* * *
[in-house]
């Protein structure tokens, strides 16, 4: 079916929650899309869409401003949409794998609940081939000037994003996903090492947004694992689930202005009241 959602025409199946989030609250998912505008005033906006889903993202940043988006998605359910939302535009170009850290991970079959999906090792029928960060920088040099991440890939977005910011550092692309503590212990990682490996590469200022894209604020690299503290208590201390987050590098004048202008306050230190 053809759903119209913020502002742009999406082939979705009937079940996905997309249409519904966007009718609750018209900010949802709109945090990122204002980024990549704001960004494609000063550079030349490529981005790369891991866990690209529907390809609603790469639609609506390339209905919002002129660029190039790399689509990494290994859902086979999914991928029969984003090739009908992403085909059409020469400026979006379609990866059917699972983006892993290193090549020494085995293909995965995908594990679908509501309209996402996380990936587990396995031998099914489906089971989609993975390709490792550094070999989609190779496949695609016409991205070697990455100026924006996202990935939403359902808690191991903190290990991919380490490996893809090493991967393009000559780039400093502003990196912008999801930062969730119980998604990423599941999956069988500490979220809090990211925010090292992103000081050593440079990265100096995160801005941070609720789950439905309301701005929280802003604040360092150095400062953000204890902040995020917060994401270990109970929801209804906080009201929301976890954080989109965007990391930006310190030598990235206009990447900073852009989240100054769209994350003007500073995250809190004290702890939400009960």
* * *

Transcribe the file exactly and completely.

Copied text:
[in-house]
């Protein structure tokens, strides 16, 4: 079916929650899309869409401003949409794998609940081939000037994003996903090492947004694992689930202005009241 959602025409199946989030609250998912505008005033906006889903993202940043988006998605359910939302535009170009850290991970079959999906090792029928960060920088040099991440890939977005910011550092692309503590212990990682490996590469200022894209604020690299503290208590201390987050590098004048202008306050230190 053809759903119209913020502002742009999406082939979705009937079940996905997309249409519904966007009718609750018209900010949802709109945090990122204002980024990549704001960004494609000063550079030349490529981005790369891991866990690209529907390809609603790469639609609506390339209905919002002129660029190039790399689509990494290994859902086979999914991928029969984003090739009908992403085909059409020469400026979006379609990866059917699972983006892993290193090549020494085995293909995965995908594990679908509501309209996402996380990936587990396995031998099914489906089971989609993975390709490792550094070999989609190779496949695609016409991205070697990455100026924006996202990935939403359902808690191991903190290990991919380490490996893809090493991967393009000559780039400093502003990196912008999801930062969730119980998604990423599941999956069988500490979220809090990211925010090292992103000081050593440079990265100096995160801005941070609720789950439905309301701005929280802003604040360092150095400062953000204890902040995020917060994401270990109970929801209804906080009201929301976890954080989109965007990391930006310190030598990235206009990447900073852009989240100054769209994350003007500073995250809190004290702890939400009960």